IBM Misses Revenue Targets Again After Stumbling In China
Shares in the world’s largest technology services company fell 3.5 percent to $181.68 in after-hours trade.
Chief Executive Officer Ginni Rometty and her team will forego their annual incentive payments for 2013 as IBM failed to increase revenue. Particularly in China, the government-owned corporations that IBM relies on for a large chunk of revenue are putting the brakes on IT spending.
China accounts for about 5 percent of IBM’s business, about 40 percent of which is hardware sales. The country’s economy, the world’s second largest, is tough to read, executives said. A new government headed by Xi Jinping is spearheading significant structural reforms that are affecting state-owned companies.
“China is going through a very significant economic set of reforms,” IBM Chief Financial Officer Martin Schroeder told analysts. “While they have slowed, we don’t think that this opportunity has gone away.”
“We’ll be on a trajectory to growth as we exit 2014 and we’re comfortable that we get back to mid-single digits across the growth market regions by the end of the year.”
IBM, for years a tech-infrastructure provider of choice for large corporations and government agencies, is expanding into higher-margin software and cloud computing services as its hardware business sputters.
Revenue in that business, which includes server and storage products, fell for the ninth straight quarter as more companies switched to the cloud from traditional infrastructure.
Sources said IBM and China’s Lenovo have revived discussions about a sale of Big Blue’s low-end server unit, though executives did not mention that on Tuesday.
Some analysts said a backlash against U.S. government spying in emerging economies contributed to plummeting demand at IBM. Asia-Pacific revenue fell 16 percent, while that from Brazil, Russia, India and China fell 14 percent in the quarter.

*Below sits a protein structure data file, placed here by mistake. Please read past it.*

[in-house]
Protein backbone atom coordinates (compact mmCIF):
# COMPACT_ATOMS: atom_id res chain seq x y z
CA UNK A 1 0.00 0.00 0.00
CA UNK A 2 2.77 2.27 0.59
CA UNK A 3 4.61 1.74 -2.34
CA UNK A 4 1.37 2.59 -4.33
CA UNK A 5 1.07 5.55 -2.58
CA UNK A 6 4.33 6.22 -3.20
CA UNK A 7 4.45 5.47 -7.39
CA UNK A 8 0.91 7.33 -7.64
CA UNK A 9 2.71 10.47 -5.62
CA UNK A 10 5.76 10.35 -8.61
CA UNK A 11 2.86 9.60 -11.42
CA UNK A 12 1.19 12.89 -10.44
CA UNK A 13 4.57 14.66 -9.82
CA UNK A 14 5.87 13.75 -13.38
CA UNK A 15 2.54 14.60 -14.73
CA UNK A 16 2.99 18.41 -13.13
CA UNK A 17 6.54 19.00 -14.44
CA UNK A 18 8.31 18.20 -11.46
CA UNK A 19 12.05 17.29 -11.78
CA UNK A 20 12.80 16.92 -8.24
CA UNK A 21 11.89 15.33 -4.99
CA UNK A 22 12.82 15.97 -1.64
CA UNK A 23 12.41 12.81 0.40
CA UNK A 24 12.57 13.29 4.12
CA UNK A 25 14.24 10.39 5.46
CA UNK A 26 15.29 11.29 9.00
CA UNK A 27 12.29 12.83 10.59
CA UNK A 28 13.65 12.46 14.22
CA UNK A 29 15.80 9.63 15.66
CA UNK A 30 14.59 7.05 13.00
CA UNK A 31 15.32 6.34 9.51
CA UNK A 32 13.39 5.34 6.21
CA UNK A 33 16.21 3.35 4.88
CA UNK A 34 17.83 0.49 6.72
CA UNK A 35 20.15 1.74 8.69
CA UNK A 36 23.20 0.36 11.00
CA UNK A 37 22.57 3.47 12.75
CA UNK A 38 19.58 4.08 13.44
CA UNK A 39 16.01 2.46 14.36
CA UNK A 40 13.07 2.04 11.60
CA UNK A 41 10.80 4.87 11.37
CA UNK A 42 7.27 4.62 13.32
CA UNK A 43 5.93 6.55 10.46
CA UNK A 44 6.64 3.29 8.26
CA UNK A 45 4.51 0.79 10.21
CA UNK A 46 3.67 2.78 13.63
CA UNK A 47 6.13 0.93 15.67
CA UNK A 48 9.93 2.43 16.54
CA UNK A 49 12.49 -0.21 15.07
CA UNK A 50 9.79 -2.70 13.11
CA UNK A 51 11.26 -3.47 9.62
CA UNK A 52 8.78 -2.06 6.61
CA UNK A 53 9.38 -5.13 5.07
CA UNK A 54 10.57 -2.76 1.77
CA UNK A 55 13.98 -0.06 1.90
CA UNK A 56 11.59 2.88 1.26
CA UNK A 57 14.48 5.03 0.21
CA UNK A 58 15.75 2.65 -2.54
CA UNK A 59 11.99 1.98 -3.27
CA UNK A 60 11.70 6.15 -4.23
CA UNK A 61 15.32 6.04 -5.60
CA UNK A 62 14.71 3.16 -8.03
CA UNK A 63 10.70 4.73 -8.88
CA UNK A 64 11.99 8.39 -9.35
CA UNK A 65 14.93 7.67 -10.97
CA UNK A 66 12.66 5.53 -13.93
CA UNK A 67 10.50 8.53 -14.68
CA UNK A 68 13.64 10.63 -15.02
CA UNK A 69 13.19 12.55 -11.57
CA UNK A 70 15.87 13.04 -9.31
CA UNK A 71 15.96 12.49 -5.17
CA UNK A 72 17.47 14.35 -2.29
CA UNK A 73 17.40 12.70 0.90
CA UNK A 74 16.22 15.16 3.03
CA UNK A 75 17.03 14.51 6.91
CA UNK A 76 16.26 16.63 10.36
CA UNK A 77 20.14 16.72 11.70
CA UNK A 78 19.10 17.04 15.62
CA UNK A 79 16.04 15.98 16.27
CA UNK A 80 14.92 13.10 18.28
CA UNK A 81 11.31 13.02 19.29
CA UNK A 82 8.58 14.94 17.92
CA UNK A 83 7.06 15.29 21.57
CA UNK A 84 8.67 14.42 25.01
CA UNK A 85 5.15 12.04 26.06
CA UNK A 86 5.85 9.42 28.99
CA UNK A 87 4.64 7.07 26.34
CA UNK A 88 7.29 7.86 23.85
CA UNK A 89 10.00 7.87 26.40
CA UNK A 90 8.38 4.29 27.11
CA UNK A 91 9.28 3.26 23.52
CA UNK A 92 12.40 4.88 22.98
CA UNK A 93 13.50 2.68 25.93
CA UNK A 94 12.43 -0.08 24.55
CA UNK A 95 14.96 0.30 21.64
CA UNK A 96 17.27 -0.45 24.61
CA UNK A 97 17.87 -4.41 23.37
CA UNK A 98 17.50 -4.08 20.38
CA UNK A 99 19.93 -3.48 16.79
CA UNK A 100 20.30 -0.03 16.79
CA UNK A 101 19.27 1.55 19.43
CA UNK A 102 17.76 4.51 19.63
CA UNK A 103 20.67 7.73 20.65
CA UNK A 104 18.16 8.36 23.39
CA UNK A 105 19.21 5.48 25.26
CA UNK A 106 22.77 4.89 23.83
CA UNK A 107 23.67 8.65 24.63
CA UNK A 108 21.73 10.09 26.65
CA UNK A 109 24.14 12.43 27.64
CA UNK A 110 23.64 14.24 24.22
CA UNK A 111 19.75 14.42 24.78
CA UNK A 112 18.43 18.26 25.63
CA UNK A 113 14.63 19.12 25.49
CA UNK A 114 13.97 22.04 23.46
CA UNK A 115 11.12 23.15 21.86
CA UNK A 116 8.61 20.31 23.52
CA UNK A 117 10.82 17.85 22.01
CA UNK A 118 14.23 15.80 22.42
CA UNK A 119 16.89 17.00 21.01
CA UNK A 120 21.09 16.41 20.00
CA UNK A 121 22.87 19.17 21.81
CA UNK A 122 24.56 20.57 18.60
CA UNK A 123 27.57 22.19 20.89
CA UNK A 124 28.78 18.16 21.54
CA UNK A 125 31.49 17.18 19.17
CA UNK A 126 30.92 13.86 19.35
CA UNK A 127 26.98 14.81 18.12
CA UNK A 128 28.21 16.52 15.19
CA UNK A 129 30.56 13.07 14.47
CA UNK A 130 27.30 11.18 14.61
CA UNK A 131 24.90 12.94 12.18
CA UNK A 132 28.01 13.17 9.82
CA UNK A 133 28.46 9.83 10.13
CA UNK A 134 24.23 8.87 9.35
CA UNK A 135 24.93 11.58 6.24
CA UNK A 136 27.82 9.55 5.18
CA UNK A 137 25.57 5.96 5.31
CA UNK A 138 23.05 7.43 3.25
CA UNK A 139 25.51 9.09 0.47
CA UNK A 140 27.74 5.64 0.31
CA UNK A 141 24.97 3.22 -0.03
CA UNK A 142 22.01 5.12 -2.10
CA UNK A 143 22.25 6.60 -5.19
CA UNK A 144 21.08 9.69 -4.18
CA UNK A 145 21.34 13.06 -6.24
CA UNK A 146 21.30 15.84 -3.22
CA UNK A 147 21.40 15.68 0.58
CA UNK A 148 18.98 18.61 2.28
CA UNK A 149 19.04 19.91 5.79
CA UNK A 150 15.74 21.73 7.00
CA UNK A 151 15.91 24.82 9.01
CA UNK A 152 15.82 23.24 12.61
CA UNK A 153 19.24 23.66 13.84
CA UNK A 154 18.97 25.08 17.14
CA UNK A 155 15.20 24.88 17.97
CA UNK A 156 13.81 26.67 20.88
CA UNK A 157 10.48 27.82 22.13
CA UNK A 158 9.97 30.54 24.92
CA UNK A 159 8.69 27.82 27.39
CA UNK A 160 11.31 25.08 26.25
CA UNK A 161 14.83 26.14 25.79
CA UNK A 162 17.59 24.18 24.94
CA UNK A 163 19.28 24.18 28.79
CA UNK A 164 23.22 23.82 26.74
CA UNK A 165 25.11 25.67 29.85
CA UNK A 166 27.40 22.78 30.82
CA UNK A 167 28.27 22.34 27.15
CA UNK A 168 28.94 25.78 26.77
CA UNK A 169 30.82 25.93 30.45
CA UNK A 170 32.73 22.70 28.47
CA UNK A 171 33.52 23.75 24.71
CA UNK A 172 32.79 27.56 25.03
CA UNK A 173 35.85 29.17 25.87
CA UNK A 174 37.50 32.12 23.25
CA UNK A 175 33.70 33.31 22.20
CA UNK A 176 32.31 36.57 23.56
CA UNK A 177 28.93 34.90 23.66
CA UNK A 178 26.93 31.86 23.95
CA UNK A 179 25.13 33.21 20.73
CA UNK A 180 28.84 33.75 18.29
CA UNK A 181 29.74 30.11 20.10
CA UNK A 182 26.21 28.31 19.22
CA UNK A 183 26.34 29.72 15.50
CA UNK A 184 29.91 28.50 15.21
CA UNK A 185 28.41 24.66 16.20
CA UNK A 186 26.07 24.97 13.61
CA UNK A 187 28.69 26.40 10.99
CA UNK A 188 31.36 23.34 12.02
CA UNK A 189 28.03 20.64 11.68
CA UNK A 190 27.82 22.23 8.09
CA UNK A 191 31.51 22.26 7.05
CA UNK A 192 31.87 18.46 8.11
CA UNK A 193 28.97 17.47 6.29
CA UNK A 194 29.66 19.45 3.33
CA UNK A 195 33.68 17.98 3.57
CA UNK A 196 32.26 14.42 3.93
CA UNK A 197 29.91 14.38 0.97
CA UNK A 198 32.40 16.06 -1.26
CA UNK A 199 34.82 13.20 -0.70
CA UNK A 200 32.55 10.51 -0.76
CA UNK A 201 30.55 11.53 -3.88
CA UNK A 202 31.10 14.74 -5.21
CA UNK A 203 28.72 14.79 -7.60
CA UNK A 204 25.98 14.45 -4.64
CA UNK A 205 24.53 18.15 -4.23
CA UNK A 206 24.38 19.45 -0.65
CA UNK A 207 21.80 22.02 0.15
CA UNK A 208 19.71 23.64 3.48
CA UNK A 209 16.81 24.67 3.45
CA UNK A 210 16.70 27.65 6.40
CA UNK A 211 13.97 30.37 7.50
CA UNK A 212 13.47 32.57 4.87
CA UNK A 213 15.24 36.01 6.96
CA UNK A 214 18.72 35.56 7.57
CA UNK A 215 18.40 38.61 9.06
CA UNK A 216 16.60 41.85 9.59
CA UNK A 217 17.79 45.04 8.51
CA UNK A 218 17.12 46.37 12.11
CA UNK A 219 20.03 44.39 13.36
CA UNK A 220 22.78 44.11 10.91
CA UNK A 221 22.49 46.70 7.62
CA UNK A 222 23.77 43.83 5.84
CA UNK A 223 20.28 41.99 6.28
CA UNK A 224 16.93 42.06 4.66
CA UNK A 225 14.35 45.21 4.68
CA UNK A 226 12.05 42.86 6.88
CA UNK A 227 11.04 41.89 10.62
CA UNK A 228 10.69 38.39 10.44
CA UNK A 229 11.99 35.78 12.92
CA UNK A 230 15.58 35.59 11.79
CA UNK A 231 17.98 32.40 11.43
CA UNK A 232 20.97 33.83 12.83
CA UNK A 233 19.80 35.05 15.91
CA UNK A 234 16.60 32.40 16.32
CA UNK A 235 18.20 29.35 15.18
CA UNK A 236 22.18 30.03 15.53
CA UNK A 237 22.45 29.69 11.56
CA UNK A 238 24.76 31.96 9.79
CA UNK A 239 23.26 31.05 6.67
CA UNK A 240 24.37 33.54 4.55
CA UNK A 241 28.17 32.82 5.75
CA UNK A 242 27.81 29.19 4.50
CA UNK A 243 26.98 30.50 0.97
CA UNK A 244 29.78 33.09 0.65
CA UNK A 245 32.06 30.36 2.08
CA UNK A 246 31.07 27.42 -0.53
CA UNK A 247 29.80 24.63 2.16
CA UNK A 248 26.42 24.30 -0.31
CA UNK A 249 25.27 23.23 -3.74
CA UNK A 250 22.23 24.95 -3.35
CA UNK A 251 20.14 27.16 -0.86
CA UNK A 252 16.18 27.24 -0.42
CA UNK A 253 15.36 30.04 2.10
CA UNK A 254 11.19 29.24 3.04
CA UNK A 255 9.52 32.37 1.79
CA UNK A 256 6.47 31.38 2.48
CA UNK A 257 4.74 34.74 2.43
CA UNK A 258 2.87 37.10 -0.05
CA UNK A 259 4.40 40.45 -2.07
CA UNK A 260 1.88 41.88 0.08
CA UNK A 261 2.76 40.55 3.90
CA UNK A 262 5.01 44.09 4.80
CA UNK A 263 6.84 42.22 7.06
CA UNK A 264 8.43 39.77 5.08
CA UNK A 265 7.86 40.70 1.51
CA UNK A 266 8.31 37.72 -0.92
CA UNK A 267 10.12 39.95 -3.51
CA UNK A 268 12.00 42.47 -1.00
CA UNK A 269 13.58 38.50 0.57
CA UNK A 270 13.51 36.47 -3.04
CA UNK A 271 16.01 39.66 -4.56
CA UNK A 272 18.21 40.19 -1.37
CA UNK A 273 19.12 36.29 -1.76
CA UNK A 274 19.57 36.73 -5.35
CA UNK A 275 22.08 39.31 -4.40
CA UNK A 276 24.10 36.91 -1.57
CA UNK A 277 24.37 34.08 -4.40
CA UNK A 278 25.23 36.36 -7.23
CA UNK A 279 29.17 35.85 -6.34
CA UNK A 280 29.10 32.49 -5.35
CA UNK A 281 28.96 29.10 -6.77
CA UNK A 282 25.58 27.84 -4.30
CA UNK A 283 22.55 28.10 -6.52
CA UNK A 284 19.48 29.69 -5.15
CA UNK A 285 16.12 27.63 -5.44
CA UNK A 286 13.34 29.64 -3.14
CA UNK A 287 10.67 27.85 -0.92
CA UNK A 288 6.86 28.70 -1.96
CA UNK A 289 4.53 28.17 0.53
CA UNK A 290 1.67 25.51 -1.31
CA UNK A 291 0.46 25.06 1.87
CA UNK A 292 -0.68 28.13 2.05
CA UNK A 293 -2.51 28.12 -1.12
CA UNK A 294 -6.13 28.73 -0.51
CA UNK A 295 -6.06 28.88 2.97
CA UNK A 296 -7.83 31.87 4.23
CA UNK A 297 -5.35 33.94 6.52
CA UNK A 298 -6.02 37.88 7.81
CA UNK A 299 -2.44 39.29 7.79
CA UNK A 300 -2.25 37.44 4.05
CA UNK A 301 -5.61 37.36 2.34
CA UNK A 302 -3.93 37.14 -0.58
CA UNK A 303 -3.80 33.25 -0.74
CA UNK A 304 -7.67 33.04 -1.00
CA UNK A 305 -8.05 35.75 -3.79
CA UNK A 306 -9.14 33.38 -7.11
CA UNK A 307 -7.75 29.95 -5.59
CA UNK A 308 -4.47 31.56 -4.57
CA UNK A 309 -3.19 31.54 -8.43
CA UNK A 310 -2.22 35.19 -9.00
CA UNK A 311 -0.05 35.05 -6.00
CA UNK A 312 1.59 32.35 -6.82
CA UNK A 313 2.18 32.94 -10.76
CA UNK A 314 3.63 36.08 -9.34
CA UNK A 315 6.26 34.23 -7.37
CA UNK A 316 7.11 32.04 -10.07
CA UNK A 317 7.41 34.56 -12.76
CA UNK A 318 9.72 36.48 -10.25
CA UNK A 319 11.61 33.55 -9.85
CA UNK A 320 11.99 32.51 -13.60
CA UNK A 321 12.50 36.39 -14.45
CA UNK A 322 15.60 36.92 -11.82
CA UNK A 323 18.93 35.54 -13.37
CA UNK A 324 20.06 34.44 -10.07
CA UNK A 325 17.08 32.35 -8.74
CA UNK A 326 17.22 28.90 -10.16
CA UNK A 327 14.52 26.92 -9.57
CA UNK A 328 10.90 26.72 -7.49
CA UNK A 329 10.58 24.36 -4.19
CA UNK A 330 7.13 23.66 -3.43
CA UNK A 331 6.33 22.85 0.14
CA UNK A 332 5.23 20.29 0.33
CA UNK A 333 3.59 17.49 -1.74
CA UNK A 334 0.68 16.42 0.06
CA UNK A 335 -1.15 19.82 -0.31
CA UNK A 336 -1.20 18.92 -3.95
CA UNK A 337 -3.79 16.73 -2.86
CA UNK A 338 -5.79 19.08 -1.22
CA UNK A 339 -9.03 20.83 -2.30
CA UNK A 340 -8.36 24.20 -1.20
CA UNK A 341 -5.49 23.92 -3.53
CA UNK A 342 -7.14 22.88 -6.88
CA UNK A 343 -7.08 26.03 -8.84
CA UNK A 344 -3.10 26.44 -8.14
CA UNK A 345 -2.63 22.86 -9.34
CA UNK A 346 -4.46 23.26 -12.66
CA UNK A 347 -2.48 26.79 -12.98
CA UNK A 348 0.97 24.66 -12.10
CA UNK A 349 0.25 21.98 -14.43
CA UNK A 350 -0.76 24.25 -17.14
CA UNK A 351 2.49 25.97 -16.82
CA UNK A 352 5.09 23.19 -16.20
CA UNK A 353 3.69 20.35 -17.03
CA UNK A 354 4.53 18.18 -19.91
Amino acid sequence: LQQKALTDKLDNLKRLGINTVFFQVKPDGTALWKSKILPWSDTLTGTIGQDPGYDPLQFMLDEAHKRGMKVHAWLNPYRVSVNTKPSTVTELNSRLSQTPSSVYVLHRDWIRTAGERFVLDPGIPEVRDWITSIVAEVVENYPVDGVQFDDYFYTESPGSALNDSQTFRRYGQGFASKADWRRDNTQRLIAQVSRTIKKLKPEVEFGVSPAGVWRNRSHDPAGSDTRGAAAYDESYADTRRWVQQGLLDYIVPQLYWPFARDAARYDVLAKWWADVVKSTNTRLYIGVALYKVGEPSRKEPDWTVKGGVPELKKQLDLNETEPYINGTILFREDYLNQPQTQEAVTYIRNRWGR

“Their growth markets were everything but growth,” Forrester analyst Andrew Bartels said. “They have had quite a bit of success with sales of hardware in these emerging markets, but these markets are not doing well. They’re facing competition in those markets.”
IBM forecast that full-year 2014 adjusted profit would beat analysts’ expectations and also affirmed its 2015 target for operating earnings of at least $20 per share. Some analysts said they thought IBM would need to grow non-hardware revenue substantially to hit that mark.
Edward Jones analyst Josh Olson told Reuters the company would need solid performance in software and services to meet its target, since expectations are that hardware will not contribute to profit in 2014.
“Assuming a normalized tax rate, this doesn’t leave a lot of room for error to meet the $18 EPS target,” he said.
Total revenue fell 5 percent to $27.7 billion in the fourth quarter ended December 31, missing analysts expectation of $28.25 billion, according to Thomson Reuters I/B/E/S.
“In view of the company’s overall full-year results, my senior team and I have recommended that we forgo our personal annual incentive payments for 2013,” CEO Rometty said in a statement. For 2013, her base pay was $1.5 million and annual incentive payment target was $4 million.
Revenue from IBM’s system and technology unit, which includes servers and storage, fell 26.1 percent to $4.26 billion. Revenue from global technology services, its largest business, fell 3.6 percent to $9.92 billion.
Software revenue was the only bright spot. It grew 2.8 percent to $8.14 billion in the quarter.
IBM and rivals such as Oracle and SAP are racing to meet surging demand for web-based software products, better known as cloud computing.
Moving to the cloud allows businesses to cut costs by ditching bulky servers for network-based software and using remote data centers run by technology companies instead.
The global cloud services market last year grew by almost a fifth to an estimated $131 billion, according to research firm Gartner. IBM Markets Intelligence estimates the market could be as big as $200 billion by 2020.
Net income for the fourth quarter rose to $6.2 billion, or $5.73 a share, from $5.8 billion, or $5.13 per share a year earlier. It got help though from a lower tax rate of 11.2 percent in the fourth quarter, down 14.3 points from a year ago.
On an adjusted basis, it earned $6.13 per share, above analysts’ estimates of $5.99 per share.
Before its after-hours decline, the stock closed at $188.43 on Tuesday on the New York Stock Exchange. It has gained about 2 percent since it reported third-quarter results in October.
(Reporting by Supantha Mukherjee and Soham Chatterjee; Editing by Savio D’Souza and David Gregorio)